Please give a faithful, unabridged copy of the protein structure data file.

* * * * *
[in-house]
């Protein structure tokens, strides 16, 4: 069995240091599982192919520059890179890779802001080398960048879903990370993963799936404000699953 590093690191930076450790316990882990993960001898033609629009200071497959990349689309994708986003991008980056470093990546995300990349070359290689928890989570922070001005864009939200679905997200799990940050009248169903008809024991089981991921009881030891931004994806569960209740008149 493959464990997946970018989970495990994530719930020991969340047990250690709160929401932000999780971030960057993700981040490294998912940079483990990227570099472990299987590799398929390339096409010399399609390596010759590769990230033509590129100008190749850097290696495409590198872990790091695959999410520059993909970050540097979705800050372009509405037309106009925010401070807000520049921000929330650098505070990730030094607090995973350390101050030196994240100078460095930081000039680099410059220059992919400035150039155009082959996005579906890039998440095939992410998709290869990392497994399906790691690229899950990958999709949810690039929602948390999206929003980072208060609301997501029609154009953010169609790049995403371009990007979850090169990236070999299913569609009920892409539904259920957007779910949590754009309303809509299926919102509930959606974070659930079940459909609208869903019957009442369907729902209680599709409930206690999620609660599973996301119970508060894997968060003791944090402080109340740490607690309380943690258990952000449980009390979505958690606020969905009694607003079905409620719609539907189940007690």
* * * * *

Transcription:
[in-house]
């Protein structure tokens, strides 16, 4: 069995240091599982192919520059890179890779802001080398960048879903990370993963799936404000699953 590093690191930076450790316990882990993960001898033609629009200071497959990349689309994708986003991008980056470093990546995300990349070359290689928890989570922070001005864009939200679905997200799990940050009248169903008809024991089981991921009881030891931004994806569960209740008149 493959464990997946970018989970495990994530719930020991969340047990250690709160929401932000999780971030960057993700981040490294998912940079483990990227570099472990299987590799398929390339096409010399399609390596010759590769990230033509590129100008190749850097290696495409590198872990790091695959999410520059993909970050540097979705800050372009509405037309106009925010401070807000520049921000929330650098505070990730030094607090995973350390101050030196994240100078460095930081000039680099410059220059992919400035150039155009082959996005579906890039998440095939992410998709290869990392497994399906790691690229899950990958999709949810690039929602948390999206929003980072208060609301997501029609154009953010169609790049995403371009990007979850090169990236070999299913569609009920892409539904259920957007779910949590754009309303809509299926919102509930959606974070659930079940459909609208869903019957009442369907729902209680599709409930206690999620609660599973996301119970508060894997968060003791944090402080109340740490607690309380943690258990952000449980009390979505958690606020969905009694607003079905409620719609539907189940007690």